The tussels in Brussels should be in the news, but they’re aren’t many, as German Chancellor Angela Merkel’s More Europe agenda is being fast-tracked in the two-day summit of European Union leaders that ends today.
The banking czar, empowered to take over banking supervisory power from members states, is moving forward, with that stability mechanism to bail out member states ready to roll next year or early in 2014. But the legality of the banking regime is an open question. And then there’s some details being fought out by Merkel and French President François Hollande. Oh, and eurocrats may be facing a pension cut.
The Spailout’s still in limbo, with pressure on Spain mounting — though the Gdermans insist they’re not applying any. Bank of Spain loan defaults are rising, and Sheldon Adelson’s government-funded EuroVegas casino complex may break ground soon. Mexico, a former colony, is promising to help the country, and a general strimke is in the works.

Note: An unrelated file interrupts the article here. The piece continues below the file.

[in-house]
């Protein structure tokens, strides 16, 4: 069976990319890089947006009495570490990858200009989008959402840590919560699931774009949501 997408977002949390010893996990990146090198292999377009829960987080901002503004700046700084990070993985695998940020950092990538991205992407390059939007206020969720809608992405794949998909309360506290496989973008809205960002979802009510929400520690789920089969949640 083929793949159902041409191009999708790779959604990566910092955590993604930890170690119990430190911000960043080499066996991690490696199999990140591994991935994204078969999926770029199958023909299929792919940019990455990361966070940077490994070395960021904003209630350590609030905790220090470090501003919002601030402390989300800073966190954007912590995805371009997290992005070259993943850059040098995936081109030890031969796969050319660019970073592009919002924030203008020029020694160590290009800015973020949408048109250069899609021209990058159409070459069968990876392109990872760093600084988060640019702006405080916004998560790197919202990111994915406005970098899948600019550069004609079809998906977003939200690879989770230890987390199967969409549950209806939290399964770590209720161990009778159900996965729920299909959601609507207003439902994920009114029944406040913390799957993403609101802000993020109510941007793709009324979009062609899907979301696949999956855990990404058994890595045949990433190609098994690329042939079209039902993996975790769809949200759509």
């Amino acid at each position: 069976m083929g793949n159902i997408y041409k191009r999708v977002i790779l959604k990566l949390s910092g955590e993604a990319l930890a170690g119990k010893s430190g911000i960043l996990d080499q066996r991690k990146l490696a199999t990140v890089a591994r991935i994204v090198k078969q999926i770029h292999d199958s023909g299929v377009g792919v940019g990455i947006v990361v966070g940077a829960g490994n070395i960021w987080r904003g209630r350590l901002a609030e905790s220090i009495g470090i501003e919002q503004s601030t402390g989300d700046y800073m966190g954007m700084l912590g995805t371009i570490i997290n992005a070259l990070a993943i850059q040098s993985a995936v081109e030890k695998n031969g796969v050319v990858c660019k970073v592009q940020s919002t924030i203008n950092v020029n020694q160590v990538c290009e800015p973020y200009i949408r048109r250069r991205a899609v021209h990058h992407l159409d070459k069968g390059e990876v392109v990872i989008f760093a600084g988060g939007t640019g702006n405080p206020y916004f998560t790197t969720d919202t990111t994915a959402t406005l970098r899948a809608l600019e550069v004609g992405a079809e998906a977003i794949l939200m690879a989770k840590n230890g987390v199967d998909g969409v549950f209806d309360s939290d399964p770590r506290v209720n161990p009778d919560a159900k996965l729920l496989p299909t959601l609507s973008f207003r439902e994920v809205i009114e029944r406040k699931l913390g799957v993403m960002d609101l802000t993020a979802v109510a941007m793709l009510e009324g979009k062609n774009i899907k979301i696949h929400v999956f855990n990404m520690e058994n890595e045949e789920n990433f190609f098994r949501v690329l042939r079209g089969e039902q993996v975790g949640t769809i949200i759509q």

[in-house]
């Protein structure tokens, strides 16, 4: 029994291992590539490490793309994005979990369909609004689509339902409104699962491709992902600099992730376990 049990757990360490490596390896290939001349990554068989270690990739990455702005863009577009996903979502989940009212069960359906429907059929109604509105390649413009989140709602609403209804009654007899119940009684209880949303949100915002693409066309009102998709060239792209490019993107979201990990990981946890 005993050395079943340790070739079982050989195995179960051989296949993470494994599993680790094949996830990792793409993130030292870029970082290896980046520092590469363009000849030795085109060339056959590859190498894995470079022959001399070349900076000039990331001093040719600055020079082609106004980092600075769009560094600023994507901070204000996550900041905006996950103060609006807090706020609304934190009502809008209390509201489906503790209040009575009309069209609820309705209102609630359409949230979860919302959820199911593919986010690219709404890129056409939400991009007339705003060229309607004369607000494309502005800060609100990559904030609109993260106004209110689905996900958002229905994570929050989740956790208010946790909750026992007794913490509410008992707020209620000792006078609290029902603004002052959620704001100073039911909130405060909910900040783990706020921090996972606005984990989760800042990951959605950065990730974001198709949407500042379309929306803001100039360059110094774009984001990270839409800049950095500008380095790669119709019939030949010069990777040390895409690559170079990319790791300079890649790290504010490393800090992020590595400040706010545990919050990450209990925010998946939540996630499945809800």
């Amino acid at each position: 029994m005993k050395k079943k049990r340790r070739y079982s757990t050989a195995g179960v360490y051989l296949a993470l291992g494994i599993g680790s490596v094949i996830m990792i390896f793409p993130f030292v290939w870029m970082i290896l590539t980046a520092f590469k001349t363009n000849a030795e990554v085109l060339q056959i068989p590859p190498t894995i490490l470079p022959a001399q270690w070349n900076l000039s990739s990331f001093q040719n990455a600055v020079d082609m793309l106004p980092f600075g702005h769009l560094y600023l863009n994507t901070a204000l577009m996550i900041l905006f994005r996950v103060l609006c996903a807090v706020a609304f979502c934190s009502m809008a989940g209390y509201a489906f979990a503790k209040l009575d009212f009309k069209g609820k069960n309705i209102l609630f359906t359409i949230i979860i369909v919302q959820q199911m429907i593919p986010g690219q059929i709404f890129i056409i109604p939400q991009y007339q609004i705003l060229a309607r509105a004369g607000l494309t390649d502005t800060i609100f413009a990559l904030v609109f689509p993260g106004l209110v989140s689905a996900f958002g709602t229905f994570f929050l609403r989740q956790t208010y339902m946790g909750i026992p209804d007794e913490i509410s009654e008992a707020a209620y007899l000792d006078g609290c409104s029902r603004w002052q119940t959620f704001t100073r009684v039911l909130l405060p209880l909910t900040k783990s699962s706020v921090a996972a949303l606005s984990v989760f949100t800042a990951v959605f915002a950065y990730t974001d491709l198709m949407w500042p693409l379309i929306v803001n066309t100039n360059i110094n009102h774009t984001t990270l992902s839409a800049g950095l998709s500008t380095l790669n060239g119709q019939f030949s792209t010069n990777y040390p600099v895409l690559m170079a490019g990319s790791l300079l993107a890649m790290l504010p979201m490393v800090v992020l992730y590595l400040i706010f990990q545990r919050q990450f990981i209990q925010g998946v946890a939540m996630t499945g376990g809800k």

Italian women and elders are falling deeper into poverty and the continent’s oldest bank nears default, while both Italian and Portuguese bonds are selling for lower interest as the promise of bailouts nears.
Germany cuts its growth rate, and a new report reveals the depth of poverty in the continent’s industrial giant.
Banking Czar approved by Europols
European leaders gathered in Brussels gave their collective approval to a key plank in German Chancellor Angela Merkel’s More Europe agenda, the creation of a banking czar with powers to supercede the ability of nations to regulate their own banks.
But much remains to be done, setting the stage for a tangle between the Iron Chancellor and the French president.
From Alexandra Mayer-Hohdahl and Helen Maguire of Deutsche Presse-Agentur:
European Union leaders struck a deal Thursday on the creation of a joint banking supervisor for the eurozone, but it was not clear whether France or Germany had won in a standoff over competing demands.
The measure is a prerequisite for the eurozone’s bailout mechanism to directly assist troubled banks and is seen as key to restoring trust in the common currency area amid its debt crisis.